In my case it wasn’t the worst possible luck. I was still selling books; I was still being published. The internal devil’s advocate said: So what if I had to work like a slave to earn little more than minimum wage? I remained in a position that most writers dreamed of at the beginning of their careers. What right did I have to complain?
Everyone whose career takes a dive is allowed to complain, I think–although never to readers, since it’s right and proper that they should care little about your suffering so long as the books keep coming. Complaining to other writers might lead you to coping strategies or support networks that will guide you through the tough years, but it won’t change actually anything. It didn’t change anything for me, as I slaved away for years, earning less than I had as a student despite writing three books a year. The only antidote to bad luck is good luck, and the only way to get that is keep rolling the dice.
It’s a natural law that careers go up and down. When I started out, up was the only way my career could go. Now, it could go either way, which is the curse of being even remotely successful. As I type this in London, just days away from rolling the dice for the 39th time, I know it’s entirely out of my hands. All I can do is sit back and watch, and hope, and know that if it doesn’t work this time, maybe it will next time, or the time after, or . . .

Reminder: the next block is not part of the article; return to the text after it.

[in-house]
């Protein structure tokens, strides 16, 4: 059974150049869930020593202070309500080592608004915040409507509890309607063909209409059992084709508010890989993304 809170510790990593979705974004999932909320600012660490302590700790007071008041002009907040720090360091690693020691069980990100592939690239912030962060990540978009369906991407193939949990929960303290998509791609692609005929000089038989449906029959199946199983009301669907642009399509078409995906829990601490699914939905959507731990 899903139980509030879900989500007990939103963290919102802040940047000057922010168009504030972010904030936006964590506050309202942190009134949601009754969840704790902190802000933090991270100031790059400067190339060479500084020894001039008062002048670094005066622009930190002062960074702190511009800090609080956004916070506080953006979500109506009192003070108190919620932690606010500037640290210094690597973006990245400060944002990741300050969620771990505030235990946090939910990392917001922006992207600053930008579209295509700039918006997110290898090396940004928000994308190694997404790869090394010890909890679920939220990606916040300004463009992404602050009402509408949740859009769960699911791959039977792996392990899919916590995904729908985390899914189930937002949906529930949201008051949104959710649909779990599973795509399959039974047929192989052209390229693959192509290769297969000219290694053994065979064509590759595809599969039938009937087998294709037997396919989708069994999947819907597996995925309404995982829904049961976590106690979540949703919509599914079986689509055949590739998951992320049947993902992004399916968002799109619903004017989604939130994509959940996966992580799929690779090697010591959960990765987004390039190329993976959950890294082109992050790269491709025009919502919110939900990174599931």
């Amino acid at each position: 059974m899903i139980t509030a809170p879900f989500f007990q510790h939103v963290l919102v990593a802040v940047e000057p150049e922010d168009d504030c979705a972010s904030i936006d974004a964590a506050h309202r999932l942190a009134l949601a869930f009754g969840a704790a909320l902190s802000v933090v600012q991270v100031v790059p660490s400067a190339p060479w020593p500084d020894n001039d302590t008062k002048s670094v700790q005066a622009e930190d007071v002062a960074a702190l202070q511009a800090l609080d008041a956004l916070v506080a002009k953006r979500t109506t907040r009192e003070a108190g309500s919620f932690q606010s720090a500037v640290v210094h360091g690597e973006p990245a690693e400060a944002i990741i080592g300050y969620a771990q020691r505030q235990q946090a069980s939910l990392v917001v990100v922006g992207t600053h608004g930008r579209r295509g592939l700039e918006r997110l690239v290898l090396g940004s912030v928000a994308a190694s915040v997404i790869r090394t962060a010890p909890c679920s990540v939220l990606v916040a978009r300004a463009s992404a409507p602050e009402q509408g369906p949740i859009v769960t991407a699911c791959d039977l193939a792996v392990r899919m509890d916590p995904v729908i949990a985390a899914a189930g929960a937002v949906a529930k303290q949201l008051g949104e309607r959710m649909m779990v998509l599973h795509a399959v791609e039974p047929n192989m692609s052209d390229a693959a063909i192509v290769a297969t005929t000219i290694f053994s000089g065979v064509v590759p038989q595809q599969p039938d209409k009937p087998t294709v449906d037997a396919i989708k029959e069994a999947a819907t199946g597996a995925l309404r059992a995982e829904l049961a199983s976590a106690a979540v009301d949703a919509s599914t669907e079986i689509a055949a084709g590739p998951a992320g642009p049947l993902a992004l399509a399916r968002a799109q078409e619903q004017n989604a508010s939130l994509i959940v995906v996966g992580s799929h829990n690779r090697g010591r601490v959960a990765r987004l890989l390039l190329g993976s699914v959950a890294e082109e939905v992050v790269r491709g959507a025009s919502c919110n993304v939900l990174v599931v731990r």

#1 New York Times bestselling Sean Williams lives with his family in Adelaide, South Australia. He’s written some books–thirty-nine at last count–including the Philip K. Dick-nominated Saturn Returns, several Star Wars novels and the Troubletwister series with Garth Nix. Twinmaker, the first in a new YA SF series that takes his love affair with the matter transmitter to a whole new level, was released this November, shortly after he wrote this post. You can find some related short stories over at Lightspeed.
Previous Writing for the Long Haul Posts
- Deborah J. Ross on writing through crisis
- Sharon Shinn on managing time
- Marge Pellegrino on feeding the restless yearning to write
- Sarah Zettel on embracing ignorance and writing your passions
- Uma Krishnaswami on honoring unreasonable exuberance
- Jennifer J. Stewart on finding community and support
- Sherwood Smith on keeping inspiration alive
- Mette Ivie Harrison on defining success
- Jeffrey J. Mariotte on why we write
- Judith Tarr on reinventing ourselves
- Kathi Appelt on the power of story
- Cynthia Leitich Smith on balancing business and creativity
Mirrored from Janni Lee Simner / Desert Dispatches.
The first full trailer for Sherlock's series three is here, and not only are we jumping out of our skins just to hear John and Sherlock's voices again, but it looks as though our favorite detective might be in for a bit of a rude awakening when he return to the land of the living...
[It's been two years...]